Restoration plan for Dallas' Kalita Humphreys Theater would add patio restaurant
The restoration journey of the Kalita Humpreys Theater in Dallas continues with a new proposal from the firm chosen to renovate the historical building — a proposal that would ditch some fugly additions and add a restaurant with indoor-outdoor space.
Diller Scofidio + Renfro, a New York design studio with a focus on cultural and civic projects, was chosen in 2020 to do the renovation. The goals are to restore the building — originally designed by Frank Lloyd Wright and home to the Dallas Theater Center since its opening in 1959 — while maintaining it as a working theater, encouraging all-day use of the space by the DTC and other arts groups.
A release from DS+R describes the building as "a mid-century architectural masterpiece" that has never been celebrated as a standalone Frank Lloyd Wright building, with neglect and random additions that have compromised its integrity.
"Restoring the Kalita Humphreys Theater to its original state requires a multifaceted approach that involves surgical extraction, selective reconstruction, careful preservation, and faithful reinterpretation of Wright’s design intent," their statement says.
Their proposal lists four goals:
- restore and celebrate the historic Kalita Humphreys Theater
- transform the surrounding public green spaces into a bona fide park
- stitch the park to Turtle Creek and the Katy Trail
- activate the park every day and year-round, both for performance and education, and as a standalone natural resource
To make the greenspace a vibrant and democratic urban park, they're proposing a network of bridges, pedestrian walkways, and bicycle paths, uniting Dr. William B. Dean Park, Turtle Creek, and the Katy Trail, with landscaped courtyards, walkways, and programmed pavilions, including performance and public spaces at Dr. William B. Dean Park.
Their plans for the building would be to execute a restoration that adheres as closely as possible to Wright’s 1959 design. This means getting rid of additions such as the 1968 lobby extension, and restoring architectural details such as mid-century light fixtures, air grilles, door handles, window moldings, and furniture.
They'll also improve infrastructure with upgraded lighting, AV, stage, and other back-of-house functions, to make the space more flexible for a wider range of performances.
Seating will be re-raked to resemble the 1959 auditorium, but each row will be staggered to improve sightlines. A central information point and historical center in the lobby will orient and engage visitors.
Their goal with the exterior is to keep with Wright’s Organic Theory of Architecture, which advocated unifying a building with its natural setting. The Kalita Humphreys Theater was originally nestled into a limestone bluff overlooking Turtle Creek. However, the bluffs were tragically removed as part of the 1968 addition, and the setting has also been fragmented by parking lots and roadways.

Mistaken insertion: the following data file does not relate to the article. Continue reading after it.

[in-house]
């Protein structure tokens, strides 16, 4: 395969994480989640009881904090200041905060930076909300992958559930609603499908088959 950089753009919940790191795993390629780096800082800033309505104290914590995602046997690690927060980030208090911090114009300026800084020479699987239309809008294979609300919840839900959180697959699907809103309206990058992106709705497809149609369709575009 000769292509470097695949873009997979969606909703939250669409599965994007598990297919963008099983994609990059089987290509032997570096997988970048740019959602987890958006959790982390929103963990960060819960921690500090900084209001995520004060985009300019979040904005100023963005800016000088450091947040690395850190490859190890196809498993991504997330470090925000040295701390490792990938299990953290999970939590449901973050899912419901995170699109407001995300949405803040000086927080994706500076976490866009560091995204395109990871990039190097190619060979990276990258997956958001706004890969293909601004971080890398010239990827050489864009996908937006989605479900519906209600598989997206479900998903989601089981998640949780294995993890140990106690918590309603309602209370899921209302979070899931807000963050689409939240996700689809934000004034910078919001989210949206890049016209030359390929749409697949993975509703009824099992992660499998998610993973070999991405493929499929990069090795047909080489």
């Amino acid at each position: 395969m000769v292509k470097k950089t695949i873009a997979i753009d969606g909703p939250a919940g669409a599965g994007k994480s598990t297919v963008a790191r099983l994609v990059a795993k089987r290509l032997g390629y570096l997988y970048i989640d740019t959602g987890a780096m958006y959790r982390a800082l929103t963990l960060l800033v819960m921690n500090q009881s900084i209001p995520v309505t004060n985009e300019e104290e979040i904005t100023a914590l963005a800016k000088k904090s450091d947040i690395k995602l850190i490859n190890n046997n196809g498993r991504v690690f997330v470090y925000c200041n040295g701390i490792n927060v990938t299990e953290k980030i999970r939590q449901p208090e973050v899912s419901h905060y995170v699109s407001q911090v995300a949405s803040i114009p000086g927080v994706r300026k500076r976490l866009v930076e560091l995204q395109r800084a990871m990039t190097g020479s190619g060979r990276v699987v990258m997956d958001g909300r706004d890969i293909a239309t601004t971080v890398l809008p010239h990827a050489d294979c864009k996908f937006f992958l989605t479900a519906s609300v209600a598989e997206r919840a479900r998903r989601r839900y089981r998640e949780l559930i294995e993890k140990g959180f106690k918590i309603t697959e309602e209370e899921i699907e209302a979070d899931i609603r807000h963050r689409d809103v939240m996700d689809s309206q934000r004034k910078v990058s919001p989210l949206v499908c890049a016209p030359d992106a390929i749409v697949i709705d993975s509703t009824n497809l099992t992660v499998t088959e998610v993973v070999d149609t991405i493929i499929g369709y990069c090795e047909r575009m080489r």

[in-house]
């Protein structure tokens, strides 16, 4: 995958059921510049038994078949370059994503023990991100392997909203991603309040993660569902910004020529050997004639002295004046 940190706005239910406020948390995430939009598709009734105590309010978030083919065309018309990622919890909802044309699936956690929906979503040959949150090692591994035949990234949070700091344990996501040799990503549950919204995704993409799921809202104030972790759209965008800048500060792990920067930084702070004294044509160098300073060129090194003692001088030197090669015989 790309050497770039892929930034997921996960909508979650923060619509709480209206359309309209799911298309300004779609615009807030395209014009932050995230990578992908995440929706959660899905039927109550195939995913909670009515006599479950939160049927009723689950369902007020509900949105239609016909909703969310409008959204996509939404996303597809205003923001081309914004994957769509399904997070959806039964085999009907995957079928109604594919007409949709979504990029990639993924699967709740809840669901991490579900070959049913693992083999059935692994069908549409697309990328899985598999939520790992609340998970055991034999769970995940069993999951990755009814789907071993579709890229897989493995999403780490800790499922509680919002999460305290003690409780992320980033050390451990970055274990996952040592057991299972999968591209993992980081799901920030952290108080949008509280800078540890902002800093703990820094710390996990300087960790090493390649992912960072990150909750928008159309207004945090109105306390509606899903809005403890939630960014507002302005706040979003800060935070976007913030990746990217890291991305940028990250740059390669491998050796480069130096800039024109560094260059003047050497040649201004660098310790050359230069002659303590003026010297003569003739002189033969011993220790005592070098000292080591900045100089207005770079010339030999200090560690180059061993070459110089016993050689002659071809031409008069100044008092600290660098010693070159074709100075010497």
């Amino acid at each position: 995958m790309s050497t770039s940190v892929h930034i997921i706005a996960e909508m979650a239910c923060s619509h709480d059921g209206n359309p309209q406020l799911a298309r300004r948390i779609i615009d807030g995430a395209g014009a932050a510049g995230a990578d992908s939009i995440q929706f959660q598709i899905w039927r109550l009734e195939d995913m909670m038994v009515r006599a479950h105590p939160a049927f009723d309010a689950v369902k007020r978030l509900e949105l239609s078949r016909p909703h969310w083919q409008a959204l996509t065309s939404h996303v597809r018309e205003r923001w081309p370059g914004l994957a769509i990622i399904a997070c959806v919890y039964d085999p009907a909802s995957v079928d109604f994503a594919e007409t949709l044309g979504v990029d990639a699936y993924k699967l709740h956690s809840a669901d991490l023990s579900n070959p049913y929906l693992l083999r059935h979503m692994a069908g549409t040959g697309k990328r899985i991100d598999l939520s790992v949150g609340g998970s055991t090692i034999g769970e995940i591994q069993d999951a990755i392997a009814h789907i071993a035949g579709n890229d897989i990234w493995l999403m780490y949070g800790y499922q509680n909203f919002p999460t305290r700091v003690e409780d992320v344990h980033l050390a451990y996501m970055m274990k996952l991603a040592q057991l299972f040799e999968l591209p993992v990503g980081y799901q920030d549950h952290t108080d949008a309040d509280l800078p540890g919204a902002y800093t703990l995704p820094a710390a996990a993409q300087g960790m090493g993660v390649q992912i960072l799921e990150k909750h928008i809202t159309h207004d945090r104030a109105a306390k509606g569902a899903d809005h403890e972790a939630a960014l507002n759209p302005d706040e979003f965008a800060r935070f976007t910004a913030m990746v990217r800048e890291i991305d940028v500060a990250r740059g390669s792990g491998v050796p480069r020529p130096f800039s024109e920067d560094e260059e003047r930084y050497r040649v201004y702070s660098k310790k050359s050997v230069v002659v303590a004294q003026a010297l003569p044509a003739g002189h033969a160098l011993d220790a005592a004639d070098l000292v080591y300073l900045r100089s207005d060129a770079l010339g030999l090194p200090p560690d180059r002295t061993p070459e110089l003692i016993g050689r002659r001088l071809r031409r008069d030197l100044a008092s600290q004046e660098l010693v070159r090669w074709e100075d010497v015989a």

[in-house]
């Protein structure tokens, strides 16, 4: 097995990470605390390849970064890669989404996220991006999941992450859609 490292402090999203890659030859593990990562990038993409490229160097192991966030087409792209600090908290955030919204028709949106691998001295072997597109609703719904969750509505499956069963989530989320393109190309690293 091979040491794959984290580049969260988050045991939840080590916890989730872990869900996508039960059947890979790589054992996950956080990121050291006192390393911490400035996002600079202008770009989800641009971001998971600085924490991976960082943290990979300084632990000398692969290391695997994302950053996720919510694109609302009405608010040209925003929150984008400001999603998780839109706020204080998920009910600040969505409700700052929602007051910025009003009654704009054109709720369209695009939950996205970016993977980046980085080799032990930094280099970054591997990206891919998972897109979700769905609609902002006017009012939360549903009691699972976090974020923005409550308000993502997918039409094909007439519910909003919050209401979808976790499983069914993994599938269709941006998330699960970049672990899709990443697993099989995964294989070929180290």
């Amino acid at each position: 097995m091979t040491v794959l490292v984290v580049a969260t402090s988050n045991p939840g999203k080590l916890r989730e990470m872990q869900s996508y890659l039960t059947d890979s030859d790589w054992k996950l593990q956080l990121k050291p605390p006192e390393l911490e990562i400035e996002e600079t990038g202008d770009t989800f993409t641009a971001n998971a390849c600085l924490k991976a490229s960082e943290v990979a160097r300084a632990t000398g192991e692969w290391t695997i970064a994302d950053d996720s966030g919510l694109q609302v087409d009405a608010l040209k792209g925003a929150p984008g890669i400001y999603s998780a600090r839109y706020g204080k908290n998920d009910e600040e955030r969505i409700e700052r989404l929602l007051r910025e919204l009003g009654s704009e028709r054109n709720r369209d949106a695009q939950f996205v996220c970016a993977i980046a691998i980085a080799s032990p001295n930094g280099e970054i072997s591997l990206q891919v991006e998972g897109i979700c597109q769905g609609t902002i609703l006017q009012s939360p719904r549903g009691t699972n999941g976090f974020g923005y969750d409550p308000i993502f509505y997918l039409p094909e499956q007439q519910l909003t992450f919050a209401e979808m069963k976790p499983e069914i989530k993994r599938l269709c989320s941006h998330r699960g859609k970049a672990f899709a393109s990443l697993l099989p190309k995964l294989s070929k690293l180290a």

They'll add a new pedestrian approach to the building from the east, plus a lightly reshaped landscape that echoes the original topography of the site. Invasive bamboo will be removed in favor of native grasses and shrubs, helping to control erosion and absorb runoff during increasingly intense climactic events.
Improved visual and physical linkages will better connect the Kalita Humphreys Theater to the Katy Trail, Dr. William B. Dean Park, and the surrounding neighborhoods of Uptown, Turtle Creek, and Oak Lawn, establishing the theater as a safe, sustainable, and interconnected urban oasis.
New pavilions will be designed to amplify the Kalita Humphreys Campus’ social and cultural reach:
- A 100-seat black box theater with a walkable ceiling grid and an operable façade will open onto one of the courtyards, creating an indoor/outdoor venue with flexible seating configurations.
- A multipurpose pavilion will offer a flexible infrastructure for formal and informal events, including public educational classes and workshops.
- More cellular spaces in the rehearsal and education tower will incubate small, immersive productions, supporting the growth of both established and aspiring performers. An elevator, public stairways, and viewing platforms will wrap around this tallest pavilion, affording views of the Kalita Humphreys Theater and the Dallas skyline.
- A 250-seat proscenium theater will provide an intimate, on-demand performance space for regional and experimental productions.
- A restaurant with indoor-outdoor seating, perched above the proscenium theater, will serve patrons and be open to the public, accessible from the Katy Trail and the performance lobby below.
As an organic counterpoint to the cement-y theater building, each of these pavilions will be made of mass timber, sourced and manufactured in Texas.
The creation of two smaller theaters and a multipurpose hall will allow Dallas Theater Center and smaller regional companies to perform regularly on the site, supporting the goals of the Dallas Cultural Plan. It could also be used for a summer camp, accommodating up to 300 children.
Endowed with a restored theater, a revitalized green oasis, and a series of new pavilions, the Kalita Humphreys Campus will become a village in the park – a lively civic, educational, and cultural resource for the city buzzing throughout the day.
“Instead of being underused and sometimes ill-used, if used at all, we can have people actually engaging with the site all throughout the day,” says Kevin Moriarty, DTC’s artistic director, who will take over as chief executive officer in January 2023.